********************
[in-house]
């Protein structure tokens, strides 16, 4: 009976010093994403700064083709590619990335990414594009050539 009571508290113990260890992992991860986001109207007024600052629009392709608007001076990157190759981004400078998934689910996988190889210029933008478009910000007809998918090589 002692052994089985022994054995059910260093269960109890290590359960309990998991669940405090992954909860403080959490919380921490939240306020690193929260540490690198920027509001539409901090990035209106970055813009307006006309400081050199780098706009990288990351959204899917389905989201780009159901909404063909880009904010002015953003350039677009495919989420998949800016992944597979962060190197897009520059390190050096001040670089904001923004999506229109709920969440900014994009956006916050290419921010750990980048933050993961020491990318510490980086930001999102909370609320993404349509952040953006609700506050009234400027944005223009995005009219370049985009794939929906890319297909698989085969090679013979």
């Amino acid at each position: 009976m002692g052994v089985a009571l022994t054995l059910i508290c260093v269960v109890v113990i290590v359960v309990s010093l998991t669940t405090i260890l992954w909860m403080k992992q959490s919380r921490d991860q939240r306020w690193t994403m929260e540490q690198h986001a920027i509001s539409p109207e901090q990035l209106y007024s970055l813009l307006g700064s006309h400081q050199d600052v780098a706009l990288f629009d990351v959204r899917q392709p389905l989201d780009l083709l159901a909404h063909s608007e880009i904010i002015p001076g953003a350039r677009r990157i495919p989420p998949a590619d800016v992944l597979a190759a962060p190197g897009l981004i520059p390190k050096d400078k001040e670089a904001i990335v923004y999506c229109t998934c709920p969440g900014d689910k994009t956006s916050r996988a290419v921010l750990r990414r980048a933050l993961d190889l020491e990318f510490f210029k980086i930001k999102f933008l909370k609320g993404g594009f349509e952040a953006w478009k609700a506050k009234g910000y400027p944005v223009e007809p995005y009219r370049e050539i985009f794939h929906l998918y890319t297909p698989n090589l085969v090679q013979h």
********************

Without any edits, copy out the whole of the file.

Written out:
[in-house]
């Protein structure tokens, strides 16, 4: 009976010093994403700064083709590619990335990414594009050539 009571508290113990260890992992991860986001109207007024600052629009392709608007001076990157190759981004400078998934689910996988190889210029933008478009910000007809998918090589 002692052994089985022994054995059910260093269960109890290590359960309990998991669940405090992954909860403080959490919380921490939240306020690193929260540490690198920027509001539409901090990035209106970055813009307006006309400081050199780098706009990288990351959204899917389905989201780009159901909404063909880009904010002015953003350039677009495919989420998949800016992944597979962060190197897009520059390190050096001040670089904001923004999506229109709920969440900014994009956006916050290419921010750990980048933050993961020491990318510490980086930001999102909370609320993404349509952040953006609700506050009234400027944005223009995005009219370049985009794939929906890319297909698989085969090679013979």
């Amino acid at each position: 009976m002692g052994v089985a009571l022994t054995l059910i508290c260093v269960v109890v113990i290590v359960v309990s010093l998991t669940t405090i260890l992954w909860m403080k992992q959490s919380r921490d991860q939240r306020w690193t994403m929260e540490q690198h986001a920027i509001s539409p109207e901090q990035l209106y007024s970055l813009l307006g700064s006309h400081q050199d600052v780098a706009l990288f629009d990351v959204r899917q392709p389905l989201d780009l083709l159901a909404h063909s608007e880009i904010i002015p001076g953003a350039r677009r990157i495919p989420p998949a590619d800016v992944l597979a190759a962060p190197g897009l981004i520059p390190k050096d400078k001040e670089a904001i990335v923004y999506c229109t998934c709920p969440g900014d689910k994009t956006s916050r996988a290419v921010l750990r990414r980048a933050l993961d190889l020491e990318f510490f210029k980086i930001k999102f933008l909370k609320g993404g594009f349509e952040a953006w478009k609700a506050k009234g910000y400027p944005v223009e007809p995005y009219r370049e050539i985009f794939h929906l998918y890319t297909p698989n090589l085969v090679q013979h």